This 14th century door at Exeter Cathedral, UK, is thought to be the oldest existing cat flap.

Is the hole in the door below the astronomical clock of Exeter Cathedral, Exeter, England, UK the earliest existing cat flap? The trouble is it is not exactly a cat flap because there is no flap. It is a cat entrance and exit if we are going to be boringly accurate. But this cat entrance and exit dates back to around 1600 or the early 1600s.

Earliest existing cat flap Exeter, UK
Earliest cat flap, Exeter Cathedral. Hole cut around 1600.
The door is below a famous astronomical clock. This is no coincidence. The clock’s mechanism was oiled with animal fat, which attracted mice. The cat was an employee of the cathedral paid a penny a week for his services in ridding the area of mice. An important role. This information is available in a leaflet at the cathedral. This cat was clearly an indoor/outdoor cat!

Some say that the well-known nursery rhyme, Hickory Dickory Dock, is based on the mice of the Exeter Cathedral astronomical clock:

Hickory, dickory, dock,
The mouse ran up the clock.
The clock struck one,
The mouse ran down,
Hickory, dickory, dock.

The earliest version of the rhyme was first published in 1744.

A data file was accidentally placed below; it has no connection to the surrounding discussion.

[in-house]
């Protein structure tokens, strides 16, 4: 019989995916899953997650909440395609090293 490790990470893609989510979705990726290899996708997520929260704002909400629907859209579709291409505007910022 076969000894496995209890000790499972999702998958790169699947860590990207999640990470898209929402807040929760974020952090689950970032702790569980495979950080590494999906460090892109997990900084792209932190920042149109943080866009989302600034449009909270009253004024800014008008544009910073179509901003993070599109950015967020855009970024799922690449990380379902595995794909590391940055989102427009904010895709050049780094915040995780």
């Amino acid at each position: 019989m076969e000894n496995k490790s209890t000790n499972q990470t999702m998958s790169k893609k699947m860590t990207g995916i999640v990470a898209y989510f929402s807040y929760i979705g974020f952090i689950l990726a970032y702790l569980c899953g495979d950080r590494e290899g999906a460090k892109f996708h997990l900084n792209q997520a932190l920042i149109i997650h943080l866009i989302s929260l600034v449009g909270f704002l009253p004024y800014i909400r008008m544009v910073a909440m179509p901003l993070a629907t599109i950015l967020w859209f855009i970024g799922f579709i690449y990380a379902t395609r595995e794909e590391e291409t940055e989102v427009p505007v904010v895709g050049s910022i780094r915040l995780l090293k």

That leads us to Sir Isaac Newton, the man who invented the theory of gravity. He loved cats and had a hole cut into his study door or attic door or barn door to let his cat come and go. Isaac Newton lived from 25 December 1642 to 20 March 1727 so his cat flap…cat entrance/exit…was not the first.

Apparently the first mention of a cat flap is in a poem of around 1300 by Hugo von Trimberg who refers to a ‘cat window’ in an abbey gate.

There is a painting from the mid-15th century i.e. 1400s which is known as the Madonna della Gattaiola (“Our Lady of the Cat Door”). It seems that this painting was used as a door and because of that somebody had cut a hole in the bottom of it for a cat to pass through. It was a door, apparently, to a church’s sacristy. Also, there appears to be a reference to a hole in the door for a cat to pass through in Chaucer’s Miller’s Tale from Canterbury Tales in the late 14th century.